A similar problem happened to me once. I had installed IPFire in a machine with an SD card as a disk. The card had broken. No machine was able to read it or format it. By replacing the SD card and reinstalling IPFire, everything worked again!

I have now switched to today’s mini PC :wink:.

Perhaps the first step would be good linux software that scans the disk surface for physical errors. But I don’t know if there is something live. I rely on other users for that.

For hardware, I am a little more prepared. I will follow this topic. I hope you will solve it soon.

I found a “crude” solution, but maybe it can put you on the right track.
Try using the Linux “dd” command. Download a live linux version that runs from the serial console. Create an image of the SSD drive in a file on a USB stick. If the operation succeeds, the SSD should be intact (At least in reading). If it fails, then certainly my guess may be valid. The USB flash drive must be equal to or larger than the SSD. What do you think?

Beware of using DD. It is very powerful. It can erase a whole disk like nothing.
DD has the same function as a disk cloning machine.
Plus it can create an .img file instead of classic cloning.
Linux has DD of its own. So there is no need to install anything.

I see that it is also built into IPFire.
I ran from putty dd --help from the IPFire shell.
And it gives me all the help.

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@(not an expert!)

If you want to run a (non-destructive) test of the SSD, in-situ, then “smartctl -t /dev/sdx” would be the most informative. It is in Clonezilla, which is CLI, but not suited to serial-console and does not automatically start network - so terminal access would not work.

IPFire does contain “smartctl”. You could try booting your install media for APU4D4 then bailing out of the install process.

Unfortunately there is not much you can do here. Typically, in the event of a disk failure, the standard approach is to utilize ddrescue, a disk cloning tool crafted to reduce the stress on the failing disk during the sector-by-sector copy process. This tool perseveres even when encountering unreadable sectors, enhancing the chances of retrieving your data. Once the copy is done, you work on the cloned system.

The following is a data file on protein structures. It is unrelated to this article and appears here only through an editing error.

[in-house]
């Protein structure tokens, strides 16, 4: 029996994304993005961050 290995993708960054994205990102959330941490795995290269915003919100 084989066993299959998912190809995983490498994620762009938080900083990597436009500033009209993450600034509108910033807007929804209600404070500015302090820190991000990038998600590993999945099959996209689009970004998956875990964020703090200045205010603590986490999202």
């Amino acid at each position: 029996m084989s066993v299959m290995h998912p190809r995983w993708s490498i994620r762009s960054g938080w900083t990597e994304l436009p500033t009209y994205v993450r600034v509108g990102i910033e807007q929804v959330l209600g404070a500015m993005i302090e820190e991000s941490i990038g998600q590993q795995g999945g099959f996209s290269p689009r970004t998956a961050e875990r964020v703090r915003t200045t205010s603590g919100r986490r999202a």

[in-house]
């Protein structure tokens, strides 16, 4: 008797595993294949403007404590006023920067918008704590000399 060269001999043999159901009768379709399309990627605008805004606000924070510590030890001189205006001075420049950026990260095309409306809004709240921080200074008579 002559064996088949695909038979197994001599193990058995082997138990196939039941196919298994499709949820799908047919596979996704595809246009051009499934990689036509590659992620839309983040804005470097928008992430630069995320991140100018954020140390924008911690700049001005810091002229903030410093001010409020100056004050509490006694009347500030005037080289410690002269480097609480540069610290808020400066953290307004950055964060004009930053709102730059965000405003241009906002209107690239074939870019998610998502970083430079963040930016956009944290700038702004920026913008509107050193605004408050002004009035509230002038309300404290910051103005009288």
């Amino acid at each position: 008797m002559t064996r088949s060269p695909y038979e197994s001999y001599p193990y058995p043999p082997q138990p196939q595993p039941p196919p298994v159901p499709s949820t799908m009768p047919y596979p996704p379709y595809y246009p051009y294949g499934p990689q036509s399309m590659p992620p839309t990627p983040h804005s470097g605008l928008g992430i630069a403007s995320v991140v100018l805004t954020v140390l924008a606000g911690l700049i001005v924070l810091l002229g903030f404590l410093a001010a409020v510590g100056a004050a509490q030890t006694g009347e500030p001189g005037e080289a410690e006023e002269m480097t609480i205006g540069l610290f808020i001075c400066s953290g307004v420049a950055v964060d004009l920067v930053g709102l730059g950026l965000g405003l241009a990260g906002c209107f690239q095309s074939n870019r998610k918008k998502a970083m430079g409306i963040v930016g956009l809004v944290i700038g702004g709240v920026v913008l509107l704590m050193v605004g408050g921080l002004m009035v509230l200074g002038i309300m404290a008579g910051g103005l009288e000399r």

In your specific circumstance, I would focus on salvaging the contents of the root partition. You might attempt to run fsck on that isolated partition, followed by integrating it into a fresh installation. Assuming the root file system remains intact and viable, this strategy should restore your previous system to its state at the time of failure.

To break it down, a fresh IPFire installation will supply /boot, /boot/efi, and swap. You would then reintroduce the old / root file system, essentially reincarnating your previous IPFire setup, thereby reconstructing a working version of your former system. If necessary, I am available to provide a detailed tutorial to assist you in this process.

It is part of systemrescue used by @jon (either in the cd itself or available using pacman), which allows a serial terminal connection. This is by far one of the best tools available for data recovery. Not easy to use, but ideal for any specific need, as it is extremely flexible to accommodate any use case.